Essential French Grammar – Singular and Plural
Most nouns form their plural form in French just like they do in English: an –s is added at the end of the words. For example, une vache>des vaches "cows," and un livre> des livres "books".
However, the final –s in French plural nouns is not pronounced, except when an association is needed. Examples are: des femmes_aveugles (day fam za vuhgle) "blind women"; des gens étonnants (day jan-zayton ahn) "surprising people".
Even if the –s is not pronounced, it is easy to know if a word is plural or singular because articles and verbs agree with the nouns. The chart below shows the difference between singular and plural articles.
In front of a vowel
In front of a vowel
French has singular and plural pronouns just like English. This is how the subject pronouns change according to their number:
"on" is an informal replacement for "we," "you," "they," "someone," or "people in general."
"on" is a neuter singular pronoun, so there is no agreement.
There is no need for an additional –s if the singular form of a noun already ends in –s, in –x, or -z.
- un fils>des fils – "sons" ; une souris>des souris – "mice" ; un mois>des mois – "months" ; une fois>des fois – "times".
- une voix> des voix "voices"; un choix>des choix "choices" ; une toux>des toux "coughs".
- un nez>des nez "noses" ; un gaz>des gaz "gasses".
Some nouns are irregular, and do not follow the –s pattern, just like mouse>mice, and child> children in English. The most irregular forms are oeil>yeux "eyes," ciel>cieux "skies".
Other nouns and adjectives that are not formed with an –s have more predictable endings. They usually end in –x. This change does not affect the way those words are pronounced. The charts below show the most common patterns.
|Words ending in –x in their plural forms
| Nouns ending in –eau
||chapeau>chapeaux – "hats"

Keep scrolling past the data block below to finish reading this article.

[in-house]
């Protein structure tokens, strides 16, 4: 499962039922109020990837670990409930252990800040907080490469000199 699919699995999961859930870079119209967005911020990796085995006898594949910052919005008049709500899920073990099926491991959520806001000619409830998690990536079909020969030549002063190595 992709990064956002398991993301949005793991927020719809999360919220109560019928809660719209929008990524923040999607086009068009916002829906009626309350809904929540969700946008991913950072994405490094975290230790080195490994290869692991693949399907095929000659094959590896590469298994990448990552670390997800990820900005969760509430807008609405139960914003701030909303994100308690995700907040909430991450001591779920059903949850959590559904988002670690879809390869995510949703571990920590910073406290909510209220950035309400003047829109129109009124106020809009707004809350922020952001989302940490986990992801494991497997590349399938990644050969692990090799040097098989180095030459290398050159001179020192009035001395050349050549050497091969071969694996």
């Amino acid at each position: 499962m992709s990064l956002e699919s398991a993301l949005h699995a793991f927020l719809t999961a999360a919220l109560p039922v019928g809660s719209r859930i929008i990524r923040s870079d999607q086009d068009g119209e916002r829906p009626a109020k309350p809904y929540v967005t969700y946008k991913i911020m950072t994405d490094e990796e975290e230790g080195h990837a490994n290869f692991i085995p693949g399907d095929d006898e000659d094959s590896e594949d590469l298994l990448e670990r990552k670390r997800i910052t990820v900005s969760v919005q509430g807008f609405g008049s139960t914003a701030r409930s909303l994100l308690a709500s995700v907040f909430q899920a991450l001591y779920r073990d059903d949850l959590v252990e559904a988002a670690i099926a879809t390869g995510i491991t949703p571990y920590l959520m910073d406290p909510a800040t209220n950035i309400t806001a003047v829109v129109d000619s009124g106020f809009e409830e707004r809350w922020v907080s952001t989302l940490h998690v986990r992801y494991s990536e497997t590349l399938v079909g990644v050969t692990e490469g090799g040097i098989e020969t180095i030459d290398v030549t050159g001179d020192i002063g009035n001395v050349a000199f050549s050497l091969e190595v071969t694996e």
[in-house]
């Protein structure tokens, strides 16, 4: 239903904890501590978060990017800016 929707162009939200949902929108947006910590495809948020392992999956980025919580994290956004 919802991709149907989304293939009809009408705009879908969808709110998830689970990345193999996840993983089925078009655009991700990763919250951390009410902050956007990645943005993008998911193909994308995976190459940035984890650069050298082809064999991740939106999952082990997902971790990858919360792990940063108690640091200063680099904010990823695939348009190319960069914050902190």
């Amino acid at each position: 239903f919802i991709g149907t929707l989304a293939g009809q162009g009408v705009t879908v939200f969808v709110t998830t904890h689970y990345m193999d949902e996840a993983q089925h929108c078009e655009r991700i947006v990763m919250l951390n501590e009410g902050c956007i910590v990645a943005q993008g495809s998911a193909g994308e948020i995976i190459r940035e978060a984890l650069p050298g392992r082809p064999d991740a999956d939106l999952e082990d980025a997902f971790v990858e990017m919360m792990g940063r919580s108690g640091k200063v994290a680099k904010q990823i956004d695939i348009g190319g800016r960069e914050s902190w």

manteau>manteaux – "coats"
eau>eaux – "waters"
|Nous ending in -eu
||jeu>jeux – "games"
neveu>neveux – "nephews"
Exceptions: bleu / bleus – "bruises" or "blue"
Pneu / pneus – "tires"
|Several nouns ending –ou (there are seven of them)
||bijoux>bijoux – "jewels"
caillou>cailloux – "pebbles"
chou>choux – "cabbages"
pou>poux – "lice"
genou>genoux – "knee"
hibou>hiboux – "owl"
joujou>joujoux – "toy"
|Nouns ending in –au
||noyau>noyaux – "stone (of fruit)/ (core of)"
tuyau>tuyaux – "pipes"
|Nouns ending in –oeu
||vœu>vœux – "wishes"
|Plurals ending in –aux
| Nouns ending in –ail
||corail>coraux – "corals"
travail>travaux – "works"
|Nouns ending in –al or –ail
||journal>Journaux – "newspapers"
animal>animaux – "animals"
cheval>chevaux – "horses"
signal>signaux – "signals"
Exceptions : festivals, carnavals, bals.
Adjectives form their plural forms the same way as nouns do. Therefore, most of them end in –s. Some of them are formed with an –x, like nouveau>nouveaux, international>internationaux.
In rare cases, the plural is formed normally with an –s, but the pronunciation of the plural forms differs from the singular forms. For instance, the final –f of boeuf "bull" and of oeuf "egg" is sounded in the singular form, but is not pronounced in the plural boeufs and oeufs.
The rules are very complicated for compound nouns.
It is better to check the dictionary to see what their plural forms are. Examples: des beaux-pères "fathers in law" but des sèche-cheveux "hair dryers".
A few words are plural in French but not in English:
- les affaires – "business"
- les cheveux – "hair"
- les applaudissements – "applause"
- les bagages – "luggage"
- les ténèbres – "darkness"
- des renseignements – "information"
A few words are plural in English but not in French. Most of them are related to clothing:
- un short – "shorts"
- un pantalon –"trousers"
- un slip – "underpants"
- un jean – "jeans"